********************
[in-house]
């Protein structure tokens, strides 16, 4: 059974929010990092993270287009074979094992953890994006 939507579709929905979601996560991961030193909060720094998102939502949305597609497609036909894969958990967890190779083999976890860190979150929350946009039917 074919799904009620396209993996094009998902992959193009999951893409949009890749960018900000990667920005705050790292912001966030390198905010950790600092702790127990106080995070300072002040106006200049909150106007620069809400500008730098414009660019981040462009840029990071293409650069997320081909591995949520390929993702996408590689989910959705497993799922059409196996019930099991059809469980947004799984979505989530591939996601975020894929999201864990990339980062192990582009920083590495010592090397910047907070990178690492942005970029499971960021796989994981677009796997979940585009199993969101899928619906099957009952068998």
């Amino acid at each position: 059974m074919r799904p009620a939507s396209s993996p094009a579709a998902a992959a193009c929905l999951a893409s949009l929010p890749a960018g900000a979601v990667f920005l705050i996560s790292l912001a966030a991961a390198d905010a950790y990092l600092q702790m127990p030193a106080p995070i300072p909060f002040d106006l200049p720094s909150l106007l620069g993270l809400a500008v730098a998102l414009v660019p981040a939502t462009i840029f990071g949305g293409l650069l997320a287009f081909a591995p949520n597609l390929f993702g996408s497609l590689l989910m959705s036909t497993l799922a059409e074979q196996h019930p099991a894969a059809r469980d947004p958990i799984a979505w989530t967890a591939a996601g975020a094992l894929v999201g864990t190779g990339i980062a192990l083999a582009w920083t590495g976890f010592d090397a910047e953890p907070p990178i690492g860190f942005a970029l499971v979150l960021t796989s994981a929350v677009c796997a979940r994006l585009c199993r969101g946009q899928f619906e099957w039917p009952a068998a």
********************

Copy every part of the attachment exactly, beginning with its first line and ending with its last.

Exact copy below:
[in-house]
């Protein structure tokens, strides 16, 4: 059974929010990092993270287009074979094992953890994006 939507579709929905979601996560991961030193909060720094998102939502949305597609497609036909894969958990967890190779083999976890860190979150929350946009039917 074919799904009620396209993996094009998902992959193009999951893409949009890749960018900000990667920005705050790292912001966030390198905010950790600092702790127990106080995070300072002040106006200049909150106007620069809400500008730098414009660019981040462009840029990071293409650069997320081909591995949520390929993702996408590689989910959705497993799922059409196996019930099991059809469980947004799984979505989530591939996601975020894929999201864990990339980062192990582009920083590495010592090397910047907070990178690492942005970029499971960021796989994981677009796997979940585009199993969101899928619906099957009952068998």
């Amino acid at each position: 059974m074919r799904p009620a939507s396209s993996p094009a579709a998902a992959a193009c929905l999951a893409s949009l929010p890749a960018g900000a979601v990667f920005l705050i996560s790292l912001a966030a991961a390198d905010a950790y990092l600092q702790m127990p030193a106080p995070i300072p909060f002040d106006l200049p720094s909150l106007l620069g993270l809400a500008v730098a998102l414009v660019p981040a939502t462009i840029f990071g949305g293409l650069l997320a287009f081909a591995p949520n597609l390929f993702g996408s497609l590689l989910m959705s036909t497993l799922a059409e074979q196996h019930p099991a894969a059809r469980d947004p958990i799984a979505w989530t967890a591939a996601g975020a094992l894929v999201g864990t190779g990339i980062a192990l083999a582009w920083t590495g976890f010592d090397a910047e953890p907070p990178i690492g860190f942005a970029l499971v979150l960021t796989s994981a929350v677009c796997a979940r994006l585009c199993r969101g946009q899928f619906e099957w039917p009952a068998a």